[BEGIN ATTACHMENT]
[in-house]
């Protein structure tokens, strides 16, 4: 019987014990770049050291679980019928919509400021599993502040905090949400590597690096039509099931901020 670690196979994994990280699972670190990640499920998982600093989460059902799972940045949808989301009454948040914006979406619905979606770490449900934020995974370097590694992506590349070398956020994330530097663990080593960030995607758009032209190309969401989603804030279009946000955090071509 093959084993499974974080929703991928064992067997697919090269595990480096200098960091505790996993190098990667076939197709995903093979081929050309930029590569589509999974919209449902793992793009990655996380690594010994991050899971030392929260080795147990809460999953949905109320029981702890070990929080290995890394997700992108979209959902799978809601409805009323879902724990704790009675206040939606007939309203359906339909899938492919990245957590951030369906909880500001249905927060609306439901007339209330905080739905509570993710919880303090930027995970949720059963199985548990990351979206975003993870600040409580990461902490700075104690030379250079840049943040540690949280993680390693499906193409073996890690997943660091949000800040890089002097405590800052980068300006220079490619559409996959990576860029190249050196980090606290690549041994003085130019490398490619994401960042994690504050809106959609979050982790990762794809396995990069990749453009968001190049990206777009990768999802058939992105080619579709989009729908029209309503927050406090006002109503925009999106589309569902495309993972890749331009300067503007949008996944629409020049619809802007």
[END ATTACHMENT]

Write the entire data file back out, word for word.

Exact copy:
[in-house]
């Protein structure tokens, strides 16, 4: 019987014990770049050291679980019928919509400021599993502040905090949400590597690096039509099931901020 670690196979994994990280699972670190990640499920998982600093989460059902799972940045949808989301009454948040914006979406619905979606770490449900934020995974370097590694992506590349070398956020994330530097663990080593960030995607758009032209190309969401989603804030279009946000955090071509 093959084993499974974080929703991928064992067997697919090269595990480096200098960091505790996993190098990667076939197709995903093979081929050309930029590569589509999974919209449902793992793009990655996380690594010994991050899971030392929260080795147990809460999953949905109320029981702890070990929080290995890394997700992108979209959902799978809601409805009323879902724990704790009675206040939606007939309203359906339909899938492919990245957590951030369906909880500001249905927060609306439901007339209330905080739905509570993710919880303090930027995970949720059963199985548990990351979206975003993870600040409580990461902490700075104690030379250079840049943040540690949280993680390693499906193409073996890690997943660091949000800040890089002097405590800052980068300006220079490619559409996959990576860029190249050196980090606290690549041994003085130019490398490619994401960042994690504050809106959609979050982790990762794809396995990069990749453009968001190049990206777009990768999802058939992105080619579709989009729908029209309503927050406090006002109503925009999106589309569902495309993972890749331009300067503007949008996944629409020049619809802007």